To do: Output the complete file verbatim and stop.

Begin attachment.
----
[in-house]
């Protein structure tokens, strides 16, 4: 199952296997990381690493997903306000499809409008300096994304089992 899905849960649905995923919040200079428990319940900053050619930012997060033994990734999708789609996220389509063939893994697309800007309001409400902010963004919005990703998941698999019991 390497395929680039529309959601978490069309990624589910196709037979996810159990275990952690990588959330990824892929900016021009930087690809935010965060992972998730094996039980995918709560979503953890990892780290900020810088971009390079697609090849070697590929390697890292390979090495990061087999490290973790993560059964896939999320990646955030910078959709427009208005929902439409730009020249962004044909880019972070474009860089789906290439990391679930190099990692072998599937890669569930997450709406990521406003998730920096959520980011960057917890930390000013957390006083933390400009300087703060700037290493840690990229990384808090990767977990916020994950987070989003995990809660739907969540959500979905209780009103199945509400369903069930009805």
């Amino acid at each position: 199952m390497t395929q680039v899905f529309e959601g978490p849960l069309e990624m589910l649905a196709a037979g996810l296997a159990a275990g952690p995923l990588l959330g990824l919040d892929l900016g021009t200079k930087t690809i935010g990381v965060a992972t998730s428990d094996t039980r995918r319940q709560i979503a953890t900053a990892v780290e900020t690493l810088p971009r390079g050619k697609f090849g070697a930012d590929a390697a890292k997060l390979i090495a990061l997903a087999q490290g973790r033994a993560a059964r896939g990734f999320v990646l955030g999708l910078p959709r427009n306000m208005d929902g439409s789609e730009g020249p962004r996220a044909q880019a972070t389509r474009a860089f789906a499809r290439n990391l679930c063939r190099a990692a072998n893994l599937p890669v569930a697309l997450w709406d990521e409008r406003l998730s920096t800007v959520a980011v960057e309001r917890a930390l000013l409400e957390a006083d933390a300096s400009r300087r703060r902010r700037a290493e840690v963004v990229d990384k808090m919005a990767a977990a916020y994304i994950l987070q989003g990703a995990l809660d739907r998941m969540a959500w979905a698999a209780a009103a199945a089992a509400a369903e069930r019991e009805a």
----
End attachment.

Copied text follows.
[in-house]
């Protein structure tokens, strides 16, 4: 199952296997990381690493997903306000499809409008300096994304089992 899905849960649905995923919040200079428990319940900053050619930012997060033994990734999708789609996220389509063939893994697309800007309001409400902010963004919005990703998941698999019991 390497395929680039529309959601978490069309990624589910196709037979996810159990275990952690990588959330990824892929900016021009930087690809935010965060992972998730094996039980995918709560979503953890990892780290900020810088971009390079697609090849070697590929390697890292390979090495990061087999490290973790993560059964896939999320990646955030910078959709427009208005929902439409730009020249962004044909880019972070474009860089789906290439990391679930190099990692072998599937890669569930997450709406990521406003998730920096959520980011960057917890930390000013957390006083933390400009300087703060700037290493840690990229990384808090990767977990916020994950987070989003995990809660739907969540959500979905209780009103199945509400369903069930009805």
């Amino acid at each position: 199952m390497t395929q680039v899905f529309e959601g978490p849960l069309e990624m589910l649905a196709a037979g996810l296997a159990a275990g952690p995923l990588l959330g990824l919040d892929l900016g021009t200079k930087t690809i935010g990381v965060a992972t998730s428990d094996t039980r995918r319940q709560i979503a953890t900053a990892v780290e900020t690493l810088p971009r390079g050619k697609f090849g070697a930012d590929a390697a890292k997060l390979i090495a990061l997903a087999q490290g973790r033994a993560a059964r896939g990734f999320v990646l955030g999708l910078p959709r427009n306000m208005d929902g439409s789609e730009g020249p962004r996220a044909q880019a972070t389509r474009a860089f789906a499809r290439n990391l679930c063939r190099a990692a072998n893994l599937p890669v569930a697309l997450w709406d990521e409008r406003l998730s920096t800007v959520a980011v960057e309001r917890a930390l000013l409400e957390a006083d933390a300096s400009r300087r703060r902010r700037a290493e840690v963004v990229d990384k808090m919005a990767a977990a916020y994304i994950l987070q989003g990703a995990l809660d739907r998941m969540a959500w979905a698999a209780a009103a199945a089992a509400a369903e069930r019991e009805a």